General

Mondaq may alter or amend these Terms by amending them on the Website. By continuing to Use the Services and/or the Website after such amendment, you will be deemed to have accepted any amendment to these Terms.

These Terms shall be governed by and construed in accordance with the laws of England and Wales and you irrevocably submit to the exclusive jurisdiction of the courts of England and Wales to settle any dispute which may arise out of or in connection with these Terms. If you live outside the United Kingdom, English law shall apply only to the extent that English law shall not deprive you of any legal protection accorded in accordance with the law of the place where you are habitually resident ("Local Law"). In the event English law deprives you of any legal protection which is accorded to you under Local Law, then these terms shall be governed by Local Law and any dispute or claim arising out of or in connection with these Terms shall be subject to the non-exclusive jurisdiction of the courts where you are habitually resident.

You may print and keep a copy of these Terms, which form the entire agreement between you and Mondaq and supersede any other communications or advertising in respect of the Service and/or the Website.

No delay in exercising or non-exercise by you and/or Mondaq of any of its rights under or in connection with these Terms shall operate as a waiver or release of each of your or Mondaq’s right. Rather, any such waiver or release must be specifically granted in writing signed by the party granting it.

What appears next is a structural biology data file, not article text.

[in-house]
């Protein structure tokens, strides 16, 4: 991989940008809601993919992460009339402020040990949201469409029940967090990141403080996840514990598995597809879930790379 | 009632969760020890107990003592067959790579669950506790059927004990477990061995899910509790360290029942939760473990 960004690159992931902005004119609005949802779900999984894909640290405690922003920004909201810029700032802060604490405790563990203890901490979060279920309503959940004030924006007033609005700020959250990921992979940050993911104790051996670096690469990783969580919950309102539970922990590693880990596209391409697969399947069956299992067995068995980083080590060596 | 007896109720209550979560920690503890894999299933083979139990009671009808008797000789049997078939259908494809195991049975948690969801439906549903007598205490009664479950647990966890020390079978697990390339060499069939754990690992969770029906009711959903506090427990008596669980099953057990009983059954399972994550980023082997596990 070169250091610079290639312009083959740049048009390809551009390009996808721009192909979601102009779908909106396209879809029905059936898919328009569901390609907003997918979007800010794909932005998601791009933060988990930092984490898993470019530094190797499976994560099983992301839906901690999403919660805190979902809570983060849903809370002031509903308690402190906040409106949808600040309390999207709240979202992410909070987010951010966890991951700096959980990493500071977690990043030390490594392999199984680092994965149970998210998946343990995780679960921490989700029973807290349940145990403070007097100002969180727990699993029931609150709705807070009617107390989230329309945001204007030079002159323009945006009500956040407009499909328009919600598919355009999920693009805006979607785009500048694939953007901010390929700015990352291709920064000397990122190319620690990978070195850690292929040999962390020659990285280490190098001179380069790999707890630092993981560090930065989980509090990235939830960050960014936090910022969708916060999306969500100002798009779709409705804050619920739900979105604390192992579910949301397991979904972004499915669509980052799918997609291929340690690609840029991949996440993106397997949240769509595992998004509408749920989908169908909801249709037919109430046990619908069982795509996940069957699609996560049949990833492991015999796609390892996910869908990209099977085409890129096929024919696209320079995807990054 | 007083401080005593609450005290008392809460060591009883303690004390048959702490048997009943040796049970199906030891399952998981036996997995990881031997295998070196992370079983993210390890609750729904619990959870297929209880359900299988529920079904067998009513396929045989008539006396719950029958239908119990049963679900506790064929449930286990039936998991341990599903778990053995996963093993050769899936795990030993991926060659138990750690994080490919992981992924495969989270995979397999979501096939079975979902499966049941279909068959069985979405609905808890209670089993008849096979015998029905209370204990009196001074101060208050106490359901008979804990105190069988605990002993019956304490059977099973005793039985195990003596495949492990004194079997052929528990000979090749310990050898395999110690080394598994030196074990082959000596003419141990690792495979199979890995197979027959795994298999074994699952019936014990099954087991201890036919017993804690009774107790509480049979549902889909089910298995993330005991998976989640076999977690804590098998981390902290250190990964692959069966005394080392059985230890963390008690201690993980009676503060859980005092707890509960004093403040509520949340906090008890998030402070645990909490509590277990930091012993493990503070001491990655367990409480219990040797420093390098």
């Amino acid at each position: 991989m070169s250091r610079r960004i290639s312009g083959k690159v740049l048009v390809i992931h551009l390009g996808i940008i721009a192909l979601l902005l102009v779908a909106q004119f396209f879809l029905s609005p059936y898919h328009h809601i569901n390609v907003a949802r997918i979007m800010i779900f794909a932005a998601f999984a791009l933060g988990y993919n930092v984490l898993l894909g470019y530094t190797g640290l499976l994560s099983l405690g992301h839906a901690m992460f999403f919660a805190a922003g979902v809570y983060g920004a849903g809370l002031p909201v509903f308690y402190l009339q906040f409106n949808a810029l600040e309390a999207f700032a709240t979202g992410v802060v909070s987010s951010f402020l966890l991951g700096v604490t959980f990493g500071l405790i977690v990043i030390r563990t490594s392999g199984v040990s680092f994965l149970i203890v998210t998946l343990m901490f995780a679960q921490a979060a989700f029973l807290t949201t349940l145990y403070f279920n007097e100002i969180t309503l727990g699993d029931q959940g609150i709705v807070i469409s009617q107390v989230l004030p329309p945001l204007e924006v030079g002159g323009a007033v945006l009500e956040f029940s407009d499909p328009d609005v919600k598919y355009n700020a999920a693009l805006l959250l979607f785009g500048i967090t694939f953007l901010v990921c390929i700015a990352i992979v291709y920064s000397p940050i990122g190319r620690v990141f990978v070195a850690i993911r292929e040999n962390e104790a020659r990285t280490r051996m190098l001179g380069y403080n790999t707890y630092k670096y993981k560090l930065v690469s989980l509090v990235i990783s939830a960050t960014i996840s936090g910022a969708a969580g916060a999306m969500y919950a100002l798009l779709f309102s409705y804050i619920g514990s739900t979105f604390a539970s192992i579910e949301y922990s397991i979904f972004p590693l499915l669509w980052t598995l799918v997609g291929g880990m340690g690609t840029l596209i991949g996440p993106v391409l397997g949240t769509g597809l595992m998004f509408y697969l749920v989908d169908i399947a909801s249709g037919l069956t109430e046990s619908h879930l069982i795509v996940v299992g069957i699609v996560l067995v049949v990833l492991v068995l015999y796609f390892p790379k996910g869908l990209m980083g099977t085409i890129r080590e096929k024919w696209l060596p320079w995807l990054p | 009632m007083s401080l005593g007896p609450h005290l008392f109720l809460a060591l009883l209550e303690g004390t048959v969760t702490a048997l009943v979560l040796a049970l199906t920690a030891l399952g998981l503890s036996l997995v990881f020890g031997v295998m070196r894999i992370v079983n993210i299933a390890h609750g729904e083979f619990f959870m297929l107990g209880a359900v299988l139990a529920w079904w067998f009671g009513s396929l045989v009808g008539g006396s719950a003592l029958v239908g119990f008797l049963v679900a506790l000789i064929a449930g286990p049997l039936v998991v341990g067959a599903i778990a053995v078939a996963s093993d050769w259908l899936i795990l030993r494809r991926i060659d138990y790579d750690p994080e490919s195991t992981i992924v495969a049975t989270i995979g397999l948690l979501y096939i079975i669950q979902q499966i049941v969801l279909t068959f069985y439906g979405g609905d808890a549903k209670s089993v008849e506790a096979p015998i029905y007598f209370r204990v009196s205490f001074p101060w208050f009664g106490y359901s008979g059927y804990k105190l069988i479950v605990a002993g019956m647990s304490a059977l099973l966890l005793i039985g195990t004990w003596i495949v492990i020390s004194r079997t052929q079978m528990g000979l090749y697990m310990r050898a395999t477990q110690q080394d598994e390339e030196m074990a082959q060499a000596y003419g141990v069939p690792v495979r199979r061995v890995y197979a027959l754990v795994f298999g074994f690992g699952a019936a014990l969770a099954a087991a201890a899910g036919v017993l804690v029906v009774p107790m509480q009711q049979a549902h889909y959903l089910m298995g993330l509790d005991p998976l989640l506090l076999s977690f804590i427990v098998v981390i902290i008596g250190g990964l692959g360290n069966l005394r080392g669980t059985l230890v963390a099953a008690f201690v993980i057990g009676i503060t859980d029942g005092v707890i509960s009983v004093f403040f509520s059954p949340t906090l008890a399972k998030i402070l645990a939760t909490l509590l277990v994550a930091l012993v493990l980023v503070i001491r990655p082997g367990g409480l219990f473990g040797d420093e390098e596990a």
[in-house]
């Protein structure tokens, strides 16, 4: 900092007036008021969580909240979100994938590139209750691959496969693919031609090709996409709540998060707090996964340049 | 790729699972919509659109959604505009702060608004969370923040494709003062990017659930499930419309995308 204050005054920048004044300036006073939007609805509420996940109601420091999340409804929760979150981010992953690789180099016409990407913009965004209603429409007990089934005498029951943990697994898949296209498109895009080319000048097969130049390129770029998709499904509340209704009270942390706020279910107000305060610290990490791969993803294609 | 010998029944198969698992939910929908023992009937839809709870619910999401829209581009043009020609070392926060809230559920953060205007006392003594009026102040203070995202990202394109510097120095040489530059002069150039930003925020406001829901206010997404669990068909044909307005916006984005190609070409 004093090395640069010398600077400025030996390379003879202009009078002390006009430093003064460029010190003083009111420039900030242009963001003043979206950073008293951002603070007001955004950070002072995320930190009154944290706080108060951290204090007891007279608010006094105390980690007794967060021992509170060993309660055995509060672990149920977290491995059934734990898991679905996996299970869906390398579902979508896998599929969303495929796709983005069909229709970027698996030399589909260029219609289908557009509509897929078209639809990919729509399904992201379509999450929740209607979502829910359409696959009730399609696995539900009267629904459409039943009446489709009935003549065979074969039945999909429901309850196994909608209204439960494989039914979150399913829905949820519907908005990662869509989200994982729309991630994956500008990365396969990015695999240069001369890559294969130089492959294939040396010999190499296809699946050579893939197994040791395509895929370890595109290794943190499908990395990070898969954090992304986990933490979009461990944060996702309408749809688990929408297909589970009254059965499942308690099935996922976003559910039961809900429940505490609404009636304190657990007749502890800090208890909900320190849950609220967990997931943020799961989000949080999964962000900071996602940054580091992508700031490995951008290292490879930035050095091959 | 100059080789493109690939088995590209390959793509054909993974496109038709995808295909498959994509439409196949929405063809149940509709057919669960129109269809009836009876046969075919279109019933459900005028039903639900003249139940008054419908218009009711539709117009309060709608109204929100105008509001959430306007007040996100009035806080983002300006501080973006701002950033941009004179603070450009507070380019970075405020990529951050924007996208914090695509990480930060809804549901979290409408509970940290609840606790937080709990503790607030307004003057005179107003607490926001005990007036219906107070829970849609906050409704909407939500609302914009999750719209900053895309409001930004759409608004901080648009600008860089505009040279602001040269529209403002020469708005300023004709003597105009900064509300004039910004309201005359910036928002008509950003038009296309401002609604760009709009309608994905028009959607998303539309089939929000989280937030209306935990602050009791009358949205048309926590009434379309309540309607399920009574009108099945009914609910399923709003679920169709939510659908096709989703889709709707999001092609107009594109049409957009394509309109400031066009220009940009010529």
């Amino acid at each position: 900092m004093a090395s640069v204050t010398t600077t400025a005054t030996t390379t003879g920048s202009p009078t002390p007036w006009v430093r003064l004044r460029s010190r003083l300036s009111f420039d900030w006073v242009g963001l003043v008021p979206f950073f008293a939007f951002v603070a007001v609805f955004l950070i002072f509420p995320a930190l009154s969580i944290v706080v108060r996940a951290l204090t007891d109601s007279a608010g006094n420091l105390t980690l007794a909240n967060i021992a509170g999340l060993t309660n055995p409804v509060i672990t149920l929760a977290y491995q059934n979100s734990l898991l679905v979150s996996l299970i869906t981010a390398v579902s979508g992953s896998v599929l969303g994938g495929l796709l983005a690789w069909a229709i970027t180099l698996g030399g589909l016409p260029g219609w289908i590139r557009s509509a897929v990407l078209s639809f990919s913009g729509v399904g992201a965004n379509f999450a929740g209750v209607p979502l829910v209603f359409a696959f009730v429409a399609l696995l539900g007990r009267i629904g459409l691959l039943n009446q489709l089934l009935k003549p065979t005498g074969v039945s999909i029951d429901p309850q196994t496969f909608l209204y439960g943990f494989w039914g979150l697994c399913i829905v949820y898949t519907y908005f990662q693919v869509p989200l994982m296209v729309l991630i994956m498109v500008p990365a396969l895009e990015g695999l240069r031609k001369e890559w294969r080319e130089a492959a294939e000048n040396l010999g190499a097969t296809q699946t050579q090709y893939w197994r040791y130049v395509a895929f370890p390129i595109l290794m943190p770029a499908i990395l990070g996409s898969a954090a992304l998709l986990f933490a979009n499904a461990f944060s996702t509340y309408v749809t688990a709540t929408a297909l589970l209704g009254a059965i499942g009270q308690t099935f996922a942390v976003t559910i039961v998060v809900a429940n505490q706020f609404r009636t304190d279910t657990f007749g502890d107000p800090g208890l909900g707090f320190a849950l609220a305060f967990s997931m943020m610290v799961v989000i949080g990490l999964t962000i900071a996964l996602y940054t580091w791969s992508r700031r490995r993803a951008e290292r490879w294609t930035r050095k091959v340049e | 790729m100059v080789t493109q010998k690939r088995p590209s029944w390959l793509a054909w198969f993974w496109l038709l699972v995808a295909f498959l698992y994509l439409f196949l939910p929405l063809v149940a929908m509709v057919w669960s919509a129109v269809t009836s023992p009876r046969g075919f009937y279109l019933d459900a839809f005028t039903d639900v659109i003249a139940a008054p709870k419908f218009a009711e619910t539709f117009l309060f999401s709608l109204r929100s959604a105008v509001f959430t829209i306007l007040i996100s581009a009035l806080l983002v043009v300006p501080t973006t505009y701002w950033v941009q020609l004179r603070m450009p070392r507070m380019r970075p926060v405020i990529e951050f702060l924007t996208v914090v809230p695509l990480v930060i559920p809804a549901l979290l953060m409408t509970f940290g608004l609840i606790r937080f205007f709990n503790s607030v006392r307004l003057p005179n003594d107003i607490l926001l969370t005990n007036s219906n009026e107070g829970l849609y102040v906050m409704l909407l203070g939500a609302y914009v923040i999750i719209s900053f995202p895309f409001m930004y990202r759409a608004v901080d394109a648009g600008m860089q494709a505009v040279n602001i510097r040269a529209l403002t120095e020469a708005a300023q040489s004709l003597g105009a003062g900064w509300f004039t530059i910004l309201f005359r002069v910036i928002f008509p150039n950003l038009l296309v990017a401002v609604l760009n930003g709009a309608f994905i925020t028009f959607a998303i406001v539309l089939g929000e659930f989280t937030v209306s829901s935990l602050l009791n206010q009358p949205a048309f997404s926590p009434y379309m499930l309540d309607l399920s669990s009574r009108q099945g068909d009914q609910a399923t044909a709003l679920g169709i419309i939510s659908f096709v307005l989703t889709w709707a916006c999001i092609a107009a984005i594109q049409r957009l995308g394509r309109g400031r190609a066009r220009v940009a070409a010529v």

If any part of these Terms is held unenforceable, that part shall be enforced to the maximum extent permissible so as to give effect to the intent of the parties, and the Terms shall continue in full force and effect.

Mondaq shall not incur any liability to you on account of any loss or damage resulting from any delay or failure to perform all or any part of these Terms if such delay or failure is caused, in whole or in part, by events, occurrences, or causes beyond the control of Mondaq. Such events, occurrences or causes will include, without limitation, acts of God, strikes, lockouts, server and network failure, riots, acts of war, earthquakes, fire and explosions.

By clicking Register you state you have read and agree to our Terms and Conditions